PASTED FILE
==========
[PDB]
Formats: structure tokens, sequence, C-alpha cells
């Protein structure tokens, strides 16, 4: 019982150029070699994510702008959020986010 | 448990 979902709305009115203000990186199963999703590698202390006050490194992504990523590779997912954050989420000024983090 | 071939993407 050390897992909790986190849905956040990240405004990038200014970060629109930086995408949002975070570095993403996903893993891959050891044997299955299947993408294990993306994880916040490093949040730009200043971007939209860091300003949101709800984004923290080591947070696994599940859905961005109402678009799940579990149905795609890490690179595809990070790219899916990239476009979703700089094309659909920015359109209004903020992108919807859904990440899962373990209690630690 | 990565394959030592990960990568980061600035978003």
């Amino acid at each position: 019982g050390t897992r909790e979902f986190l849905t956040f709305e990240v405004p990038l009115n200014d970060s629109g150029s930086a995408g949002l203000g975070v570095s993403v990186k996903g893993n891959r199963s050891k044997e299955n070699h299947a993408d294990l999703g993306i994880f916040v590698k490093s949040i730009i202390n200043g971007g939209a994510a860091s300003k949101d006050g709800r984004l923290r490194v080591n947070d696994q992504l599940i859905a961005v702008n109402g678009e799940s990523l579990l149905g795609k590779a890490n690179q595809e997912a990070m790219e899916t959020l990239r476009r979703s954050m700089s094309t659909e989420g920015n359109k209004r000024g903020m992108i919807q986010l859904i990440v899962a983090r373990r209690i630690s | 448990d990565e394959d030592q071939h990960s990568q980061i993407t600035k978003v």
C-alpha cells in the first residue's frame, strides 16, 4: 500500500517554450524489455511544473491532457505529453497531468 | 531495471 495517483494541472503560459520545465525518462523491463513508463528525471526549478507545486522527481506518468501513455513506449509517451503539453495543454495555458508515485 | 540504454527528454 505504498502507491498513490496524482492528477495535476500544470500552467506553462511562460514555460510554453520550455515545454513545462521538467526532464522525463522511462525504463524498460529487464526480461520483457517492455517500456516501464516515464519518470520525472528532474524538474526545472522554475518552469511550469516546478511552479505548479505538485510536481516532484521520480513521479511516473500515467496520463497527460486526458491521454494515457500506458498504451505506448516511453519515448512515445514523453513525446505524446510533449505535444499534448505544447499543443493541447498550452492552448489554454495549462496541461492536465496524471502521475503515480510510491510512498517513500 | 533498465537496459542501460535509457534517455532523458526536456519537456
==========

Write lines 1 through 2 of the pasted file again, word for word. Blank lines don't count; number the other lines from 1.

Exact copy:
[PDB]
Formats: structure tokens, sequence, C-alpha cells